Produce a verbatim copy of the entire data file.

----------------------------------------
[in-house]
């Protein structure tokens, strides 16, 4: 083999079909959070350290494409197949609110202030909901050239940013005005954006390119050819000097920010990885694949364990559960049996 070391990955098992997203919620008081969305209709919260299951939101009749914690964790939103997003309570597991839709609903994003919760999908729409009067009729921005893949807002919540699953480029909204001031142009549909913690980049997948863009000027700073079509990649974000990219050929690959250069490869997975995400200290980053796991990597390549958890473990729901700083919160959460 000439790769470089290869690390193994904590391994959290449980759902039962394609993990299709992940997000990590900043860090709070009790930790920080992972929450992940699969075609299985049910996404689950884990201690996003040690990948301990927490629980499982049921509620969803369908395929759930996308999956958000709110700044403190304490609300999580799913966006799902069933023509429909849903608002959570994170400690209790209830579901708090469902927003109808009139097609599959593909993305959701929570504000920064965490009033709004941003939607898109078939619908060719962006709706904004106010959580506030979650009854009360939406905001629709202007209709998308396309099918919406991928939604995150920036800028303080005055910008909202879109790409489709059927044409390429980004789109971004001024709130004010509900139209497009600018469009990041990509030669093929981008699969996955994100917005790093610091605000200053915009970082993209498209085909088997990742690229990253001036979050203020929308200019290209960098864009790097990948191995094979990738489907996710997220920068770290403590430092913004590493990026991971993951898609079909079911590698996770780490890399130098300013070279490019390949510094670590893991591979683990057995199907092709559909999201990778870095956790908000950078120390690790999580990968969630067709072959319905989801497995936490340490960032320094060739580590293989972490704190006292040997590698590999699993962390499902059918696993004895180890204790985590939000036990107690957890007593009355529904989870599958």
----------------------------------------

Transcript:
[in-house]
């Protein structure tokens, strides 16, 4: 083999079909959070350290494409197949609110202030909901050239940013005005954006390119050819000097920010990885694949364990559960049996 070391990955098992997203919620008081969305209709919260299951939101009749914690964790939103997003309570597991839709609903994003919760999908729409009067009729921005893949807002919540699953480029909204001031142009549909913690980049997948863009000027700073079509990649974000990219050929690959250069490869997975995400200290980053796991990597390549958890473990729901700083919160959460 000439790769470089290869690390193994904590391994959290449980759902039962394609993990299709992940997000990590900043860090709070009790930790920080992972929450992940699969075609299985049910996404689950884990201690996003040690990948301990927490629980499982049921509620969803369908395929759930996308999956958000709110700044403190304490609300999580799913966006799902069933023509429909849903608002959570994170400690209790209830579901708090469902927003109808009139097609599959593909993305959701929570504000920064965490009033709004941003939607898109078939619908060719962006709706904004106010959580506030979650009854009360939406905001629709202007209709998308396309099918919406991928939604995150920036800028303080005055910008909202879109790409489709059927044409390429980004789109971004001024709130004010509900139209497009600018469009990041990509030669093929981008699969996955994100917005790093610091605000200053915009970082993209498209085909088997990742690229990253001036979050203020929308200019290209960098864009790097990948191995094979990738489907996710997220920068770290403590430092913004590493990026991971993951898609079909079911590698996770780490890399130098300013070279490019390949510094670590893991591979683990057995199907092709559909999201990778870095956790908000950078120390690790999580990968969630067709072959319905989801497995936490340490960032320094060739580590293989972490704190006292040997590698590999699993962390499902059918696993004895180890204790985590939000036990107690957890007593009355529904989870599958």